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thumbnail The study will examine the effects of atorvastatin on participant's mental and cardiovascular health. ©iStock/clubfoto

The study will examine the effects of atorvastatin on participant’s mental and cardiovascular health. ©iStock/clubfoto

Could cholesterol medicine reduce dementia risk in seniors?

Veterans nationwide participate in landmark study of statin treatment for people 75+

March 18, 2024

By Tristan Horrom
VA Research Communications

"VA is a great place to do this kind of study. Many Veterans are happy to participate when asked. Most of the participants at our site seem motivated by a desire to help their fellow Veterans."

More than 50 VA sites are participating in a landmark clinical trial on the effects of statins on cardiovascular health, disability, death, and dementia risk in people older than 75.

While statins – medications that lower cholesterol levels – are known to reduce the risk of cardiovascular events like heart attacks and strokes in people up to 75 years old, limited evidence exists on whether statins are useful for those who are older. While many people over 75 take statins, most of those have prior diagnoses of high cholesterol levels or cardiovascular problems. Less is known about the benefits of older people beginning statin treatment for the first time. This has led to unclear guidelines, and clinicians extrapolating findings from studies of younger patients to make decisions about prescribing statins for their older patients.

To fill this knowledge gap, Duke University launched the Pragmatic Evaluation of Events and Benefits of Lipid-lowering in Older Adults trial. The study is recruiting participants from about 100 sites across the United States, more than half of which are VA medical centers.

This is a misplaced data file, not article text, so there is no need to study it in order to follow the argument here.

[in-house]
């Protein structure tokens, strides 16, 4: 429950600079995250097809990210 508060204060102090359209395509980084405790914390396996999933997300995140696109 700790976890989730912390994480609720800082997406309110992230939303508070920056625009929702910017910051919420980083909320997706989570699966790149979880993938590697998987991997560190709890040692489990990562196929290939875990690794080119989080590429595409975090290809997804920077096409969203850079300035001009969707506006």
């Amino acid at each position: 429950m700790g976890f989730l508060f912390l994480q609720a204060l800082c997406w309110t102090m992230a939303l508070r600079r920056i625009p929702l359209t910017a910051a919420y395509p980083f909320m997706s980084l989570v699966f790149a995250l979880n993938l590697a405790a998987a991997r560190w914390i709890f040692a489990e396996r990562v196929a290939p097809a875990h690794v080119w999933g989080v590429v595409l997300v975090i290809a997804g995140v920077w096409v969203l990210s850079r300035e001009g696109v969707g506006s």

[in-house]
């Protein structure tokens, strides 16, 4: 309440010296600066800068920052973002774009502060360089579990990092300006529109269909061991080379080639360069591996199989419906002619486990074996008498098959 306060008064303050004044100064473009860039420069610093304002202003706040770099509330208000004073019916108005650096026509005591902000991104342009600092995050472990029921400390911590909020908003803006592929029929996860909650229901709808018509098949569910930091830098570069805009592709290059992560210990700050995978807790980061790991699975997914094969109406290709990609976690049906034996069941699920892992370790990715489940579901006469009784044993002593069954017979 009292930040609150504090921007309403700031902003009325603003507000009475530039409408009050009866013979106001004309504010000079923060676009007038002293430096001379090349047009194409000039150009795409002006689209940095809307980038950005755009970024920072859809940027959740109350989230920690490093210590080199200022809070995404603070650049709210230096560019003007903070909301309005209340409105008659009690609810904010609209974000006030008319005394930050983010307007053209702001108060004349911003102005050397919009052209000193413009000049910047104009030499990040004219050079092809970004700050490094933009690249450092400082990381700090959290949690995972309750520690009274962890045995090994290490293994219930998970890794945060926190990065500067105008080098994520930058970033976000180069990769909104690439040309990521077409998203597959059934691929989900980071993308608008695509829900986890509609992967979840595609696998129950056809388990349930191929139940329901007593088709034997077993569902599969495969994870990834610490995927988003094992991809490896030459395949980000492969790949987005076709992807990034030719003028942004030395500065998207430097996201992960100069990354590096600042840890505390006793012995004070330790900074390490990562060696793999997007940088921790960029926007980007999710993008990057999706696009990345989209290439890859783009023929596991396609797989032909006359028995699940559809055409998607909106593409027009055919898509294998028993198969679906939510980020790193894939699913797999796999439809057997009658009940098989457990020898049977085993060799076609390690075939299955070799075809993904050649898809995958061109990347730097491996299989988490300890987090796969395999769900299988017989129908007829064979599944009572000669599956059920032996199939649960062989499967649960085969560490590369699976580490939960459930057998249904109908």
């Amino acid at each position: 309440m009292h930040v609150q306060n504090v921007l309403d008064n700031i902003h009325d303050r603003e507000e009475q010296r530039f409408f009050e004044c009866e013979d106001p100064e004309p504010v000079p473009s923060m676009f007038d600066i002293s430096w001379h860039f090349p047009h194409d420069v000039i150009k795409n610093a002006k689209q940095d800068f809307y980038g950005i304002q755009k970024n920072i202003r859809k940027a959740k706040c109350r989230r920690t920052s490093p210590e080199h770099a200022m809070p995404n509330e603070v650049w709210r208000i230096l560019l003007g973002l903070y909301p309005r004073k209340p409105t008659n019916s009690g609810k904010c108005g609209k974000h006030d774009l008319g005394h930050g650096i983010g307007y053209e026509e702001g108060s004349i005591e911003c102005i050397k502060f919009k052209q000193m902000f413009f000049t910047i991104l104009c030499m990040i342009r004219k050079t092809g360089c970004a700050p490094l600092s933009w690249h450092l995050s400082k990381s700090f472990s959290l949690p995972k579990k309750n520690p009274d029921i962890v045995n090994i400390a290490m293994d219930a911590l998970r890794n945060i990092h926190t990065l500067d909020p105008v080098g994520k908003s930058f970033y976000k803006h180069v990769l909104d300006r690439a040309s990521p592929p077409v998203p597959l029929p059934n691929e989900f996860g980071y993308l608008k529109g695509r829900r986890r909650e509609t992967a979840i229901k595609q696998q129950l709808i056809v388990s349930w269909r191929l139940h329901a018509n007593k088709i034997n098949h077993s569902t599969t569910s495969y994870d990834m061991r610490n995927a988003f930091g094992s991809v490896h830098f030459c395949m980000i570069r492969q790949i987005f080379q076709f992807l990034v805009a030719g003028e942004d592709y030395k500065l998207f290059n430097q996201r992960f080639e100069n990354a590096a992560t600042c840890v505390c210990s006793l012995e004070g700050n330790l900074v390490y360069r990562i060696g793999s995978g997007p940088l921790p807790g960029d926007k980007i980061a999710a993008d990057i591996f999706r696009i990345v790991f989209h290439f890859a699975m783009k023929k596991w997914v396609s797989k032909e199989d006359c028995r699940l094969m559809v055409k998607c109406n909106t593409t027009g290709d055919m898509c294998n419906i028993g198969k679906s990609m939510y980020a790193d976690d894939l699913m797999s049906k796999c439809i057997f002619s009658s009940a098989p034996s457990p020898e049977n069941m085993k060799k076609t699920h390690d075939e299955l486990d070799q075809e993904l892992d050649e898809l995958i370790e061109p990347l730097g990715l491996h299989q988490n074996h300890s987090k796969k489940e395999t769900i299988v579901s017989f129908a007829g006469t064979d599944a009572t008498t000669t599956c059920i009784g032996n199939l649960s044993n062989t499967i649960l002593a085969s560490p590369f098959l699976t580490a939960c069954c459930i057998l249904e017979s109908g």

“Do statin drugs prevent death, dementia, and disability in older adults without known atherosclerotic vascular disease? There is good reason to think they may,” said Dr. James Walsh, principal investigator at the Richard L. Roudebush VA Medical Center in Indianapolis. “Unfortunately, adults over 75 are poorly represented in statin studies to date. This study will fill that gap. Many of the Veterans we serve are over 75, and the outcomes we are looking at are prevalent in that group. So this study is obviously important to Veterans.”

The study began recruiting in 2019 but was slowed down by the COVID-19 pandemic. Now, about 10,000 participants have been enrolled, with a target of 20,000 total participants. Community-dwelling adults at least 75 years old without cardiovascular disease or dementia will take the medication atorvastatin, sold commercially as Lipitor, or a placebo and will be followed for up to five years. Researchers have set up a call center and a nationwide system of decentralized research staff to follow-up with participants annually, which will include screening for cognitive and physical function and electronic health record checks for cardiovascular events. The study will run through 2027.